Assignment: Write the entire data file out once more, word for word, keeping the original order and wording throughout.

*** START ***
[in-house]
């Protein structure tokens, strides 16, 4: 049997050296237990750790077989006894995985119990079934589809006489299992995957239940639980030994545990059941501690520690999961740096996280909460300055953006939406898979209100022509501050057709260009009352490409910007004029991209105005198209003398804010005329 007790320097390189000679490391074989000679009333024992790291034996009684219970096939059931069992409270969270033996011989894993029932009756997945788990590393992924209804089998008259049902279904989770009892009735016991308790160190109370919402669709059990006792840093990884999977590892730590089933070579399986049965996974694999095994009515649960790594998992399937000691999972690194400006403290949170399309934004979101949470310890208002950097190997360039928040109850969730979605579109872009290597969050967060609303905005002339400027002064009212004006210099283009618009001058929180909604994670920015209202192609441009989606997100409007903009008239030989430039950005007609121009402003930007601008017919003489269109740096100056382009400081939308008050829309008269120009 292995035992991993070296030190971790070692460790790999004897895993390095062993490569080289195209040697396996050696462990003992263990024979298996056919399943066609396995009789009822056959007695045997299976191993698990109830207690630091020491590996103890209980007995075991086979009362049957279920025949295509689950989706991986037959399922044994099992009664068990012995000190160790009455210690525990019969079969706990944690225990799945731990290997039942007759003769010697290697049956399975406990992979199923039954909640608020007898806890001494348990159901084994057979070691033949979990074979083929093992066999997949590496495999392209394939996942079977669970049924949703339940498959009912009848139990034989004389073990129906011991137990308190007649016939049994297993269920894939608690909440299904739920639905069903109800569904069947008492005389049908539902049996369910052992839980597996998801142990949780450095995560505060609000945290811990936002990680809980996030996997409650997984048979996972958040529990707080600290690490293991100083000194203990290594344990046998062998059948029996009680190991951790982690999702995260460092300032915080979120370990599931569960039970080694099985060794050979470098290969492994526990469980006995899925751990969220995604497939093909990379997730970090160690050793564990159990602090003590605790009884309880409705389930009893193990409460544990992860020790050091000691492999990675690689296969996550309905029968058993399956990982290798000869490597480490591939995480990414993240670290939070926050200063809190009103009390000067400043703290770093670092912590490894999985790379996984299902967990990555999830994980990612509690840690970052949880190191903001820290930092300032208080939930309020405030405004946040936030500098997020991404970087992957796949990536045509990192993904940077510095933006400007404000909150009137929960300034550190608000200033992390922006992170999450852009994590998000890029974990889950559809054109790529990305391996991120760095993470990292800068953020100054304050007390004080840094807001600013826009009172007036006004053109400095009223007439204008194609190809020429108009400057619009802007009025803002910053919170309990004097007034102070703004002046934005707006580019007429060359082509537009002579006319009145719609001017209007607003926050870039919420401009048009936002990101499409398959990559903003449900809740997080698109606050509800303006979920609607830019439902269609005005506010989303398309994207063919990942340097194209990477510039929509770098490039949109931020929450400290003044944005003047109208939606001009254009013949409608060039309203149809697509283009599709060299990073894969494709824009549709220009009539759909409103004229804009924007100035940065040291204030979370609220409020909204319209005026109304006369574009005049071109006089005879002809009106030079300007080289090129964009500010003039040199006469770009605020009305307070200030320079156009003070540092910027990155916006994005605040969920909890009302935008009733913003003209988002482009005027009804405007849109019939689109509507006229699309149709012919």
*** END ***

[in-house]
């Protein structure tokens, strides 16, 4: 049997050296237990750790077989006894995985119990079934589809006489299992995957239940639980030994545990059941501690520690999961740096996280909460300055953006939406898979209100022509501050057709260009009352490409910007004029991209105005198209003398804010005329 007790320097390189000679490391074989000679009333024992790291034996009684219970096939059931069992409270969270033996011989894993029932009756997945788990590393992924209804089998008259049902279904989770009892009735016991308790160190109370919402669709059990006792840093990884999977590892730590089933070579399986049965996974694999095994009515649960790594998992399937000691999972690194400006403290949170399309934004979101949470310890208002950097190997360039928040109850969730979605579109872009290597969050967060609303905005002339400027002064009212004006210099283009618009001058929180909604994670920015209202192609441009989606997100409007903009008239030989430039950005007609121009402003930007601008017919003489269109740096100056382009400081939308008050829309008269120009 292995035992991993070296030190971790070692460790790999004897895993390095062993490569080289195209040697396996050696462990003992263990024979298996056919399943066609396995009789009822056959007695045997299976191993698990109830207690630091020491590996103890209980007995075991086979009362049957279920025949295509689950989706991986037959399922044994099992009664068990012995000190160790009455210690525990019969079969706990944690225990799945731990290997039942007759003769010697290697049956399975406990992979199923039954909640608020007898806890001494348990159901084994057979070691033949979990074979083929093992066999997949590496495999392209394939996942079977669970049924949703339940498959009912009848139990034989004389073990129906011991137990308190007649016939049994297993269920894939608690909440299904739920639905069903109800569904069947008492005389049908539902049996369910052992839980597996998801142990949780450095995560505060609000945290811990936002990680809980996030996997409650997984048979996972958040529990707080600290690490293991100083000194203990290594344990046998062998059948029996009680190991951790982690999702995260460092300032915080979120370990599931569960039970080694099985060794050979470098290969492994526990469980006995899925751990969220995604497939093909990379997730970090160690050793564990159990602090003590605790009884309880409705389930009893193990409460544990992860020790050091000691492999990675690689296969996550309905029968058993399956990982290798000869490597480490591939995480990414993240670290939070926050200063809190009103009390000067400043703290770093670092912590490894999985790379996984299902967990990555999830994980990612509690840690970052949880190191903001820290930092300032208080939930309020405030405004946040936030500098997020991404970087992957796949990536045509990192993904940077510095933006400007404000909150009137929960300034550190608000200033992390922006992170999450852009994590998000890029974990889950559809054109790529990305391996991120760095993470990292800068953020100054304050007390004080840094807001600013826009009172007036006004053109400095009223007439204008194609190809020429108009400057619009802007009025803002910053919170309990004097007034102070703004002046934005707006580019007429060359082509537009002579006319009145719609001017209007607003926050870039919420401009048009936002990101499409398959990559903003449900809740997080698109606050509800303006979920609607830019439902269609005005506010989303398309994207063919990942340097194209990477510039929509770098490039949109931020929450400290003044944005003047109208939606001009254009013949409608060039309203149809697509283009599709060299990073894969494709824009549709220009009539759909409103004229804009924007100035940065040291204030979370609220409020909204319209005026109304006369574009005049071109006089005879002809009106030079300007080289090129964009500010003039040199006469770009605020009305307070200030320079156009003070540092910027990155916006994005605040969920909890009302935008009733913003003209988002482009005027009804405007849109019939689109509507006229699309149709012919």